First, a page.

The U.S. dollar’s reaction to the U.S. retail sales report was tempered by the sharp rise in jobless claims. Consumer spending rose at its fastest pace in 5 months but jobless claims hit its highest level since March. While the market may be worried about the implications of higher claims on December non-farm payrolls, the correlation between claims and payrolls have been very weak. Also, the surge is most likely a short-term distortion because of the seasonal volatility usually seen around the Thanksgiving and Christmas holidays. Between the 2 releases, the retail sales report is always more important. With spending rising by 0.7% in November from an upwardly revised 0.6% in October, the odds of tapering this month have increased and in response U.S. Treasury yields and the dollar edged higher. The dollar’s reaction would have been larger if spending rose 1.0% or more but with the offsetting impact of the jobless claims report, the move are muted. Also, we think of odds of December tapering have only increased slightly to 55-45 from 50-50.
Nonetheless the Federal Reserve should be please to see that spending has increased. Both the upward revision in the October figures and the improvement in November indicate that the economy is moving in the right direction. Consumer spending provides the backbone for growth and the sharp rise over the 2 past months means that retail sales will contribute positively to GDP growth in the fourth quarter. Advance retail sales rose 0.7% and excluding gas and autos, spending still increased 0.6%. Many Federal Reserve officials sounded open to the possibility of reducing bond purchases this month before they saw today’s report and their confidence will only be hardened by the stronger spending numbers. Some economists were worried about the decline in clothing sales but consumers spent more on pricier items such as furniture, building materials and motor vehicles. Online shopping also surged, leaving Americans with more time and money to dine out. As these are positive developments for the U.S. economy, they support a further rally in USD/JPY pre-FOMC. The rise in jobless claims shouldn’t be too much of a concern because the seasonal distortion should reverse in the coming weeks with jobless claims falling back from its current level of 368k to below 330k.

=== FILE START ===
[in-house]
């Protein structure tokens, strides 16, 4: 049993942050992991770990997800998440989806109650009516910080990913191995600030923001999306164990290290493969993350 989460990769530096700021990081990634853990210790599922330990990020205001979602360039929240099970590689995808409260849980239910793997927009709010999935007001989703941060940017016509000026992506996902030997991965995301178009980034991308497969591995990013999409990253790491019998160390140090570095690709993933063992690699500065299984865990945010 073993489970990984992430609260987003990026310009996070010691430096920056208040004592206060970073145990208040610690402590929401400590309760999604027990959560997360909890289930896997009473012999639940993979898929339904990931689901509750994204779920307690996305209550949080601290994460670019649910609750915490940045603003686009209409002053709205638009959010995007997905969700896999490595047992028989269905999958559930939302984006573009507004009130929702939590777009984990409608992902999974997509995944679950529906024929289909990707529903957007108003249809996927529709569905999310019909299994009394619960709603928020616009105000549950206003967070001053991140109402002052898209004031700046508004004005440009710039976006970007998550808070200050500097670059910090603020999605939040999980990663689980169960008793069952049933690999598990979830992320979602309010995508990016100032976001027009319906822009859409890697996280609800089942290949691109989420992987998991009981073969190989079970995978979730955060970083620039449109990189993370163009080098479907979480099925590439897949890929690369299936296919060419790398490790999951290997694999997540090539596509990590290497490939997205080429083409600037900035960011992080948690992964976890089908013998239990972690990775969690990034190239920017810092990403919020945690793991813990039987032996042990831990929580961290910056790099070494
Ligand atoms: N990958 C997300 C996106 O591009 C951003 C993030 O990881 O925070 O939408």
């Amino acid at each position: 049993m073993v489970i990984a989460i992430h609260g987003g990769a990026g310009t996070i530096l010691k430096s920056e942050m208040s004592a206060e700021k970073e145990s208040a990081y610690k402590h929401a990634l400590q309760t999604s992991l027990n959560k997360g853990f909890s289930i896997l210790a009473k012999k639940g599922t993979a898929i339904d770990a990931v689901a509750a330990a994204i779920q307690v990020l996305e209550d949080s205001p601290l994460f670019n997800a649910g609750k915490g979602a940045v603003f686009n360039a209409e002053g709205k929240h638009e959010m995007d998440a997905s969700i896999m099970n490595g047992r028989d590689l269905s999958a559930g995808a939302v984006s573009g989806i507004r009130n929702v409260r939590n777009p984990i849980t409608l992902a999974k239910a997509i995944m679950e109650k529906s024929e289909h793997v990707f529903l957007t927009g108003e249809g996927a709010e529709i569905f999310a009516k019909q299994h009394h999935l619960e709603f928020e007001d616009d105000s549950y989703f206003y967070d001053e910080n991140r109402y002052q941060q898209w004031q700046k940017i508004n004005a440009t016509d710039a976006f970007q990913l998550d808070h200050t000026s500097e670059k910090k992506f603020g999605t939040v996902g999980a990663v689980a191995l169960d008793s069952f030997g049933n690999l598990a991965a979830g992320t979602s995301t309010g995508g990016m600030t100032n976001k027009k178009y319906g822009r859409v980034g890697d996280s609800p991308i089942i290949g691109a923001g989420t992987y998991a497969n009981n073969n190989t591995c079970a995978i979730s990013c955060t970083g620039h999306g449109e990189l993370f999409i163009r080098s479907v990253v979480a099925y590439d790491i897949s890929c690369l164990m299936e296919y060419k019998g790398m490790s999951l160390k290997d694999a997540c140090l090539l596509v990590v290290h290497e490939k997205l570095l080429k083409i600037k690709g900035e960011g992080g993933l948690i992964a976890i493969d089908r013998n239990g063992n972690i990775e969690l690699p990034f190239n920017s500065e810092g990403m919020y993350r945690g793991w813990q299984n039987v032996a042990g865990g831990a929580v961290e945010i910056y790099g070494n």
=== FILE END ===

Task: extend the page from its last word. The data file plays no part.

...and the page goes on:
Despite better retail sales, the increased odds of December tapering have limited the positive reaction in equities. The holidays are always a sensitive time for the financial markets and if investors are given any reason to take profit, especially after this year’s spectacular rally in equities, they will. Yet over the past 30 years, the Federal Reserve only tightened monetary policy 4 times in the month of December. With the exception of 1986, the increase in interest rates was consistent with a long period of tightening that started well before the December meeting and continued into the next year. In 1986, the rate hike was the first of a series of moves. Of course, the current level of monetary stimulus is different from anything that we have seen in the past and even if the Fed chooses to reduce stimulus, it still leaves monetary policy extremely accommodative. So while history shows that December tightening is rare, the Fed is delaying the inevitable and with retail sales on the rise, December tapering is still on the table.